By John Blase
I love bread. This is no writerly exaggeration. When I’m at a restaurant and the waiter asks if I’d like bread before my meal, I think to myself, “What planet are you from? Heavens yes, I want bread! Bring it hot, and bring it fast!” From cornbread to pumpernickel to brioche to tortillas—man, I love bread.
I love Jesus. This, too, is no exaggeration. Jesus is, as Updike wrote, the “tall friend of my childhood.” I’ve loved Him since I was a boy, wooed to His side by the King James Version of His love, faithfully proclaimed each Sunday by my father’s pastoral voice. And here, around fifty years of age, I love Jesus still.
One of the many things I adore about Jesus is the trick He often used when speaking. I do not use the word “trick” in a belittling sense at all. Jesus would fill the air with common words attached to a startling idea. He was, and is, a master of this. For example, “I am the bread of life” (John 6:35). To take this most common, and let’s face it, universally beloved thing—bread—and when the hungry people said, “Give us this bread” (v.34), to respond to them: “It’s me!”? Genius. Absolutely genius.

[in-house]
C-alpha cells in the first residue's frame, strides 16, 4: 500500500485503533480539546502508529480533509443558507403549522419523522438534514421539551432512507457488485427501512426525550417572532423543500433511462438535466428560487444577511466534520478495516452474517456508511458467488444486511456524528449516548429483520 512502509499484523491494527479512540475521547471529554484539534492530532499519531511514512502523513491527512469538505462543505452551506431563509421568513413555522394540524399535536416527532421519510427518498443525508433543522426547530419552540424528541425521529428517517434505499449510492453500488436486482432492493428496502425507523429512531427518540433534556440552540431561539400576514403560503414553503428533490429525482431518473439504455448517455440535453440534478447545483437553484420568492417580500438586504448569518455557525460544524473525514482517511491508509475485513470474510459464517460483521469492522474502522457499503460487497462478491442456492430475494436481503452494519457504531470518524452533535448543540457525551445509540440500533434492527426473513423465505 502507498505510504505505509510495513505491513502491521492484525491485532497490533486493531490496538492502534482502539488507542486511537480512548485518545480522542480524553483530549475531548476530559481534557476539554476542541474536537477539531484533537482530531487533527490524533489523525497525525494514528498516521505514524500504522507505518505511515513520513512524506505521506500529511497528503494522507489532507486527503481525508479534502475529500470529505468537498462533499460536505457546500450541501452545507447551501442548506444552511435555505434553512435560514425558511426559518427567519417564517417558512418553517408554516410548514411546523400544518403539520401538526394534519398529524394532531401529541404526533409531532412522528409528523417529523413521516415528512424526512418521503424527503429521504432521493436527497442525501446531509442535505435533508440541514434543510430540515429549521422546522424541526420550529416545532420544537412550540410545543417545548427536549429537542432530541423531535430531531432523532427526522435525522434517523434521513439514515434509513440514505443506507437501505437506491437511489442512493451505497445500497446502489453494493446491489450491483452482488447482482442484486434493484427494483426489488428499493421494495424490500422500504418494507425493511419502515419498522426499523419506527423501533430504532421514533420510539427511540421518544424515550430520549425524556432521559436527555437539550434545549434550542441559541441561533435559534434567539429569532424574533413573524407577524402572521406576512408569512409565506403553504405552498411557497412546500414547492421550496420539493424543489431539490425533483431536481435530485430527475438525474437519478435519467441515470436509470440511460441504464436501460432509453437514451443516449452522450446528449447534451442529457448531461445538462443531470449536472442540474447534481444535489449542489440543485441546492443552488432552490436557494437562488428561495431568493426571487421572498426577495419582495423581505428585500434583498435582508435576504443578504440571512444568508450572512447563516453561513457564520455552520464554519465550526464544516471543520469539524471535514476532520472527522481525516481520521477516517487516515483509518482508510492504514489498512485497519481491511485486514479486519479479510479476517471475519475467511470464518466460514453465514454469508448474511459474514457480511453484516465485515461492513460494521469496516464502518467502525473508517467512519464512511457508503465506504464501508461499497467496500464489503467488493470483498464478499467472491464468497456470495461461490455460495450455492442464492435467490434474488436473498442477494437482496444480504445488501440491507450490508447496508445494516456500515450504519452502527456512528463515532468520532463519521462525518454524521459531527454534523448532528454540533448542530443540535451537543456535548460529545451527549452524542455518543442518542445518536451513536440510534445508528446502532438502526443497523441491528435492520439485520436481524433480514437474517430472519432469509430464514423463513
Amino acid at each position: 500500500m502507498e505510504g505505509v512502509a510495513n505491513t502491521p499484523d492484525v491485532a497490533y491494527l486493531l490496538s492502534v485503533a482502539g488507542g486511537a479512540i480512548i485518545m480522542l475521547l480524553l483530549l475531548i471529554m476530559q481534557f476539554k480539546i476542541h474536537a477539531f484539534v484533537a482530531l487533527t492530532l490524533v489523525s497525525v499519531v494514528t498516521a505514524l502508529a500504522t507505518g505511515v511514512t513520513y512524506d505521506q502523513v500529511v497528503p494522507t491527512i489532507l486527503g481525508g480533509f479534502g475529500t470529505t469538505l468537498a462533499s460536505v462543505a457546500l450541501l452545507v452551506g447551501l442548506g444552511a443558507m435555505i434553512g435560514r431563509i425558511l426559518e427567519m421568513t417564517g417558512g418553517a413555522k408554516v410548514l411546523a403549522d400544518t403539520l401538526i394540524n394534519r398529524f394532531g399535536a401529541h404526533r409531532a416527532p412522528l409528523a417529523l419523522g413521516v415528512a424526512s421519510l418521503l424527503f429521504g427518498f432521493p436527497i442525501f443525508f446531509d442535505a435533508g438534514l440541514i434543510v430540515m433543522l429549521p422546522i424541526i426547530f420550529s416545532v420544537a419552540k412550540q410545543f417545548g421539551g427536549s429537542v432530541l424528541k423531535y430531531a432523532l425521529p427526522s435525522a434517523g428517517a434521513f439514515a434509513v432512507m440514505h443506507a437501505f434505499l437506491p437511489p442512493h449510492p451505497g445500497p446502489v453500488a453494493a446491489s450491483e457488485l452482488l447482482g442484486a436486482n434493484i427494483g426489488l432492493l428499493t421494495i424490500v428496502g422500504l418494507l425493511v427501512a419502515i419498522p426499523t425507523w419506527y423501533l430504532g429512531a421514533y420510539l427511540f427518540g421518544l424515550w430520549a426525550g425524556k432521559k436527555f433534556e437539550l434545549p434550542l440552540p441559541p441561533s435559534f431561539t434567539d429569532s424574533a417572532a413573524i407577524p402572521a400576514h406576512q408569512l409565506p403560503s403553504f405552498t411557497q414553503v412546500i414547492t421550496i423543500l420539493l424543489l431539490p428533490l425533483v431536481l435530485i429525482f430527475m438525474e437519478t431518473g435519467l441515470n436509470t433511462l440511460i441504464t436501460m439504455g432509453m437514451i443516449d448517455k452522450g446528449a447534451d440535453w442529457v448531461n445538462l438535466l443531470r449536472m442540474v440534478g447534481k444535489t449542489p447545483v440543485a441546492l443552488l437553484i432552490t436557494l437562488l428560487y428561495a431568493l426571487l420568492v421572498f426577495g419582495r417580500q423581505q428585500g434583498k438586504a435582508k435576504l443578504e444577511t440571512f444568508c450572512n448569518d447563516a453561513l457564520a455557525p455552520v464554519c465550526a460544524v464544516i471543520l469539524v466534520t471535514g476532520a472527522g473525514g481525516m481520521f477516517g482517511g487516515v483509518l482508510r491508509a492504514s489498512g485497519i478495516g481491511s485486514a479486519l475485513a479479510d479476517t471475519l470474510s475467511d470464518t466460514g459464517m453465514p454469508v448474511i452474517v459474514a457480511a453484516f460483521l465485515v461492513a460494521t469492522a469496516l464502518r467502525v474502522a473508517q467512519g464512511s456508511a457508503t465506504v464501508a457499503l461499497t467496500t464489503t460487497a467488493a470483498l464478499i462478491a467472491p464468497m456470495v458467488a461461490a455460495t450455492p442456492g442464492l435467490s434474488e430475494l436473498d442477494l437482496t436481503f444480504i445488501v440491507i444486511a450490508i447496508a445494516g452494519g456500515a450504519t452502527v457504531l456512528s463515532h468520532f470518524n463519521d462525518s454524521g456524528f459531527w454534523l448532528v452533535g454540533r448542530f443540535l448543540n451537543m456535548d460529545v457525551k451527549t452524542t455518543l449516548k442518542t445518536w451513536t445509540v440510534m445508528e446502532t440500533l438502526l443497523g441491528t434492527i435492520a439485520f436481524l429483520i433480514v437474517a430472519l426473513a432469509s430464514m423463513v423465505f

And while on that day such talk presented good news, full of ripe possibility, it also challenged the ears on which it fell. The text indicates that many disciples heard His words and found them tough, if not impossible, to swallow. Jesus was proclaiming bread with bones in it—His own. The people could understand the manna that Moses provided and how it sustained their ancestors in that wilderness time. But to make the jump from that to this son of Joseph, this son of Mary? Unbelievable. Absolutely unbelievable.
Not much has changed. The Son of Man still stands before us, pointing to all the things we love, not to diminish those good gifts in any way, but to point to the better gift—Himself—and say, “All those things will leave you still hungry, still restless, still aching. But take Me and you will live forever, and never hunger or thirst again. I am the Bread of Life.” And while this message still strikes the mind as utterly unprovable, it endures a pleasure to the ear. An absolutely hopeful pleasure.
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